Monday, November 17, 2008
by Mary O’Grady
Hugo Chávez’s threat last week to bring tanks to the streets if his side does not win key states in Sunday’s gubernatorial elections is chilling. But it is not surprising. It is only the next logical step in what is the Venezuelan president’s drive to seize all power and silence all dissent.
Despite numerous setbacks for Venezuelan democracy, many still believe that they can rid themselves of Mr. Chávez democratically. Their expectations were raised last year when voters defeated a referendum in which Mr. Chávez attempted to rewrite the constitution to strengthen his authoritarian powers. Now they hope to deliver another setback by voting in anti-Chávez governors in at least three and maybe more than 10 of the country’s 23 states. The top post in the capital district of Caracas is also up for grabs.
There are currently at least 18 states with pro-Chávez governors, and despite deteriorating living standards, Mr. Chávez’s United Socialist Party of Venezuela is expected to be returned to power in a good number of them.
One reason is that the cards are stacked against the opposition. The government is using state funds for pro-Chávez candidates and has dramatically outspent the competition. The National Electoral Council is dominated by pro-Chávez representatives. Scores of individuals who are popular were declared “ineligible” to run. The government has refused to release the voter rolls so that the opposition can ensure that they are clean. On election day, lines are expected to be long and the widespread assumption that the government will use tricks to win could dampen opposition turnout.
Yet even these odds are not enough for Mr. Chávez. In recent weeks he has begun threatening to use the military against his own population in states where his municipal and gubernatorial candidates are defeated. On a trip to the state of Carabobo last week, for example, he told voters, “If you let the oligarchy return to government then maybe I’ll end up sending the tanks of the armored brigade out to defend the revolutionary government.” Just as troubling are the president’s declarations that in states where his candidates are not elected, he will withhold federal funding.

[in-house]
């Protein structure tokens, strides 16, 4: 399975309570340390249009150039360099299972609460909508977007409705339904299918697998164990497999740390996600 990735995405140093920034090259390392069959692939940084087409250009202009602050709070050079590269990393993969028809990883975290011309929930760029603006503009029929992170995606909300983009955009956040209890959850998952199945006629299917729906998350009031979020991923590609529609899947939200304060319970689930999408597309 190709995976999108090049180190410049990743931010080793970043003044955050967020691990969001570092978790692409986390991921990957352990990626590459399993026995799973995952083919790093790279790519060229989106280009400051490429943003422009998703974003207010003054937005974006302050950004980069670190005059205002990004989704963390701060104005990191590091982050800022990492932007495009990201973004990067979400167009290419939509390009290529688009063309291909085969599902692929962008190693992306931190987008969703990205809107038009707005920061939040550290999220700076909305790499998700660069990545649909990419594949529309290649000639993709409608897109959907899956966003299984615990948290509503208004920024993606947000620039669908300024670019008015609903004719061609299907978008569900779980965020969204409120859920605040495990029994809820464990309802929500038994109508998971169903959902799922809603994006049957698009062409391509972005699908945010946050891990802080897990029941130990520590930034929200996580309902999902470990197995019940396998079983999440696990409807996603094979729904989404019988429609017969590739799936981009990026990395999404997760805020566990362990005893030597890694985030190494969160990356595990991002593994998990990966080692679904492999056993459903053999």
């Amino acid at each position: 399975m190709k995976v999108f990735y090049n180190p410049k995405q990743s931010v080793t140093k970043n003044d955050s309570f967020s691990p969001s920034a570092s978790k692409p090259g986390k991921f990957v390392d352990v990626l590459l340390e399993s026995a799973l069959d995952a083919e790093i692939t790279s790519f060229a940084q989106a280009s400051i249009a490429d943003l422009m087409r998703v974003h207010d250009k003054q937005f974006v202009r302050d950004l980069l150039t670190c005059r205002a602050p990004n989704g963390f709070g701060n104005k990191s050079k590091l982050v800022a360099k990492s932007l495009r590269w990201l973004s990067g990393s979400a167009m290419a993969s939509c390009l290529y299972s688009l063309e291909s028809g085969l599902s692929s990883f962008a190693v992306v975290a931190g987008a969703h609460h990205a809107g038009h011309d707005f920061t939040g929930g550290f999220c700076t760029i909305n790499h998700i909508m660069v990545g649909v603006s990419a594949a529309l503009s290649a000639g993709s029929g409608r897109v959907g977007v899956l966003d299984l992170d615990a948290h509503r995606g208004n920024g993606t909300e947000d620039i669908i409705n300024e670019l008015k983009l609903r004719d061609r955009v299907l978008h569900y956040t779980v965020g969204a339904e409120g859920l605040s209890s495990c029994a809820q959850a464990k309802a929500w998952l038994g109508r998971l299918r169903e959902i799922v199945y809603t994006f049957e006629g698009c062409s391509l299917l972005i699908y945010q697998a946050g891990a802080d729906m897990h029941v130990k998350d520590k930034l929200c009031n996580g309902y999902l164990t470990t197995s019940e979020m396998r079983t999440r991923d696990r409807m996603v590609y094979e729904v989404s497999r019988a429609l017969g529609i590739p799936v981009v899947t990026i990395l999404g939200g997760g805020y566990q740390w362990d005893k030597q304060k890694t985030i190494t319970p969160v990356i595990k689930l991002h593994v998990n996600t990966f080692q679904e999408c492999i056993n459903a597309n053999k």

Venezuelans saw this coming. From his earliest days as president in 1999, Mr. Chávez began working to destroy any checks on his power. On April 11, 2002, after weeks of street protests against this effort, hundreds of thousands of Venezuelans marched again in Caracas. Nineteen people were shot dead in the streets by government supporters. When Mr. Chávez asked the military to use force against the crowd, the generals refused and instead told him he had to step aside.
One might think that all Americans would have supported the demand to stop the bloodshed. But Connecticut Sen. Chris Dodd threw a fit over Mr. Chávez’s removal. The self-styled Latin America expert insisted that since Mr. Chávez had been initially “democratically elected” in a fair vote, he should have been immune from challenges to his power, no matter the abuses. To this day the senator calls the event a U.S.-backed coup, even though a State Department Inspector General’s report found that the charge was false. Even the Organization of American States accepted the change in power.
Of course it wasn’t a coup, U.S. backed or otherwise, as witnessed by the fact that while Mr. Chávez was removed from power, he was allowed to keep his cell phone, chat with Havana and negotiate his future. With the inadvertent help of the opposition, which acted incompetently, Mr. Chávez was back in office days later.
The circumstances of Mr. Chávez’s political resurrection are still debated, but what is not in question is the reason Venezuelans had massed in the streets that day: They opposed the strongman’s consolidation of power, which they warned would lead to dictatorship.
Fast forward six and a half years, and it turns out that the protestors were right.
Nearly all economic, judicial, electoral and congressional power in Venezuela is now in the hands of Mr. Dodd’s “democratically elected” Chávez. Cuban doctors and teachers blanket the country, indoctrinating the poor. Cuban intelligence personnel are always on hand to support the Bolivarian Revolution while neighborhood gangs do the grass-roots work of enforcement. Political prisoners are rotting in Venezuelan jails without trials.
Being identified as a political opponent of the revolution is a ticket to the end of the unemployment line. Private property has zero protection under the law and the economy’s private sector has been all but destroyed.
Mr. Chávez appears surprised that after a decade of repression, Venezuelans are still struggling to regain their liberty. But he is just as determined to retain control, and has made it clear he will not accept defeat at the polls. This is your “democratically elected” president, Sen. Dodd.